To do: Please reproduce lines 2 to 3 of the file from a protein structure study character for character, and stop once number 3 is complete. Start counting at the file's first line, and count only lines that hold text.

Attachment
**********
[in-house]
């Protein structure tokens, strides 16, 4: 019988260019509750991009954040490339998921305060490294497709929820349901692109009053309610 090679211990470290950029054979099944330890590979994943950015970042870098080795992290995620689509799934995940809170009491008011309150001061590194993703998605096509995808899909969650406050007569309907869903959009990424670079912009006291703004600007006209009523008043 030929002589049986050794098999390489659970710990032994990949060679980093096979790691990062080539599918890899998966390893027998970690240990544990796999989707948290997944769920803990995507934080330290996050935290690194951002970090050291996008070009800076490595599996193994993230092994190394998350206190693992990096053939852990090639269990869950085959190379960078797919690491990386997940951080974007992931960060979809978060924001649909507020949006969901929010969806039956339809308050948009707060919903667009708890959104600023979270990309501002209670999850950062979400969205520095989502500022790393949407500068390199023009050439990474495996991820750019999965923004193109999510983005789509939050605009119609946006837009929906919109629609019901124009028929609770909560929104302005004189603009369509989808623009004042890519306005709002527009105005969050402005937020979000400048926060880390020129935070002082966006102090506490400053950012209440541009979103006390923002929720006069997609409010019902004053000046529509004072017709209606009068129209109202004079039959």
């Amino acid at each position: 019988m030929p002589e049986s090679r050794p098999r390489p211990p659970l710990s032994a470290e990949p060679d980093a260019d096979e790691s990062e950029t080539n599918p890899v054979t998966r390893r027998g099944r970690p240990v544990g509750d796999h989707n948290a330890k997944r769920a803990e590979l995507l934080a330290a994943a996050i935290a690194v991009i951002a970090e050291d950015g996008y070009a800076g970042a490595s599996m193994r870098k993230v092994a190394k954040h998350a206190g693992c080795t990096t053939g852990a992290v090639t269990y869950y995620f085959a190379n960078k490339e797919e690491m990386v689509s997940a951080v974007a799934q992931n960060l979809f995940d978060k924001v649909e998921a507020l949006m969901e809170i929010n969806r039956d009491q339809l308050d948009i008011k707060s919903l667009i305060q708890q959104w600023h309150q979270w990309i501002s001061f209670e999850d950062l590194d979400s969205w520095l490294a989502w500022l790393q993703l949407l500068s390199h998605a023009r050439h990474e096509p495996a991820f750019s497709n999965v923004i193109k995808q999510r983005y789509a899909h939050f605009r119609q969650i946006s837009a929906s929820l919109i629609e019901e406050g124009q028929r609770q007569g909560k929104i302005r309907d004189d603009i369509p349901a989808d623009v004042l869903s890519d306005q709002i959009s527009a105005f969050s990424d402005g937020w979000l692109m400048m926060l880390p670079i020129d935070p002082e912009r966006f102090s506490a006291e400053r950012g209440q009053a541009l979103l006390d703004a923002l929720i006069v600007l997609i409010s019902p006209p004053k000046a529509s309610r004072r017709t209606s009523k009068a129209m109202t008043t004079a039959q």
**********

């Protein structure tokens, strides 16, 4: 019988260019509750991009954040490339998921305060490294497709929820349901692109009053309610 090679211990470290950029054979099944330890590979994943950015970042870098080795992290995620689509799934995940809170009491008011309150001061590194993703998605096509995808899909969650406050007569309907869903959009990424670079912009006291703004600007006209009523008043 030929002589049986050794098999390489659970710990032994990949060679980093096979790691990062080539599918890899998966390893027998970690240990544990796999989707948290997944769920803990995507934080330290996050935290690194951002970090050291996008070009800076490595599996193994993230092994190394998350206190693992990096053939852990090639269990869950085959190379960078797919690491990386997940951080974007992931960060979809978060924001649909507020949006969901929010969806039956339809308050948009707060919903667009708890959104600023979270990309501002209670999850950062979400969205520095989502500022790393949407500068390199023009050439990474495996991820750019999965923004193109999510983005789509939050605009119609946006837009929906919109629609019901124009028929609770909560929104302005004189603009369509989808623009004042890519306005709002527009105005969050402005937020979000400048926060880390020129935070002082966006102090506490400053950012209440541009979103006390923002929720006069997609409010019902004053000046529509004072017709209606009068129209109202004079039959």
């Amino acid at each position: 019988m030929p002589e049986s090679r050794p098999r390489p211990p659970l710990s032994a470290e990949p060679d980093a260019d096979e790691s990062e950029t080539n599918p890899v054979t998966r390893r027998g099944r970690p240990v544990g509750d796999h989707n948290a330890k997944r769920a803990e590979l995507l934080a330290a994943a996050i935290a690194v991009i951002a970090e050291d950015g996008y070009a800076g970042a490595s599996m193994r870098k993230v092994a190394k954040h998350a206190g693992c080795t990096t053939g852990a992290v090639t269990y869950y995620f085959a190379n960078k490339e797919e690491m990386v689509s997940a951080v974007a799934q992931n960060l979809f995940d978060k924001v649909e998921a507020l949006m969901e809170i929010n969806r039956d009491q339809l308050d948009i008011k707060s919903l667009i305060q708890q959104w600023h309150q979270w990309i501002s001061f209670e999850d950062l590194d979400s969205w520095l490294a989502w500022l790393q993703l949407l500068s390199h998605a023009r050439h990474e096509p495996a991820f750019s497709n999965v923004i193109k995808q999510r983005y789509a899909h939050f605009r119609q969650i946006s837009a929906s929820l919109i629609e019901e406050g124009q028929r609770q007569g909560k929104i302005r309907d004189d603009i369509p349901a989808d623009v004042l869903s890519d306005q709002i959009s527009a105005f969050s990424d402005g937020w979000l692109m400048m926060l880390p670079i020129d935070p002082e912009r966006f102090s506490a006291e400053r950012g209440q009053a541009l979103l006390d703004a923002l929720i006069v600007l997609i409010s019902p006209p004053k000046a529509s309610r004072r017709t209606s009523k009068a129209m109202t008043t004079a039959q």